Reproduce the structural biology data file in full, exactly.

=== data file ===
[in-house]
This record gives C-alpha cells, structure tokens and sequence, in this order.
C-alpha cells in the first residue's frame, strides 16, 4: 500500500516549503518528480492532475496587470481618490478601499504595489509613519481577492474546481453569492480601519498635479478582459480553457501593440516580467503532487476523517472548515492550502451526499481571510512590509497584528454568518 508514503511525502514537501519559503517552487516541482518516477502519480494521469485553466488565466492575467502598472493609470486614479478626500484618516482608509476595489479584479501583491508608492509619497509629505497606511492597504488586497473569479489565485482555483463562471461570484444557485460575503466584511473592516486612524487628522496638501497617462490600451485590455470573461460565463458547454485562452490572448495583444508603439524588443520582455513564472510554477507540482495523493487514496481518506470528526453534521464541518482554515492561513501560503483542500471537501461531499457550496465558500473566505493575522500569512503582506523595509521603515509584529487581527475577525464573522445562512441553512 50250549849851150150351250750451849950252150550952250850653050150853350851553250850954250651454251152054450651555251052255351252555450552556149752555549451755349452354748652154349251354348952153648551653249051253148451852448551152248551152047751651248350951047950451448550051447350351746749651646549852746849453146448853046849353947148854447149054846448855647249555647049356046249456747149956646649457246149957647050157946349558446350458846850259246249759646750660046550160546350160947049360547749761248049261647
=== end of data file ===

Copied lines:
[in-house]
This record gives C-alpha cells, structure tokens and sequence, in this order.
C-alpha cells in the first residue's frame, strides 16, 4: 500500500516549503518528480492532475496587470481618490478601499504595489509613519481577492474546481453569492480601519498635479478582459480553457501593440516580467503532487476523517472548515492550502451526499481571510512590509497584528454568518 508514503511525502514537501519559503517552487516541482518516477502519480494521469485553466488565466492575467502598472493609470486614479478626500484618516482608509476595489479584479501583491508608492509619497509629505497606511492597504488586497473569479489565485482555483463562471461570484444557485460575503466584511473592516486612524487628522496638501497617462490600451485590455470573461460565463458547454485562452490572448495583444508603439524588443520582455513564472510554477507540482495523493487514496481518506470528526453534521464541518482554515492561513501560503483542500471537501461531499457550496465558500473566505493575522500569512503582506523595509521603515509584529487581527475577525464573522445562512441553512 50250549849851150150351250750451849950252150550952250850653050150853350851553250850954250651454251152054450651555251052255351252555450552556149752555549451755349452354748652154349251354348952153648551653249051253148451852448551152248551152047751651248350951047950451448550051447350351746749651646549852746849453146448853046849353947148854447149054846448855647249555647049356046249456747149956646649457246149957647050157946349558446350458846850259246249759646750660046550160546350160947049360547749761248049261647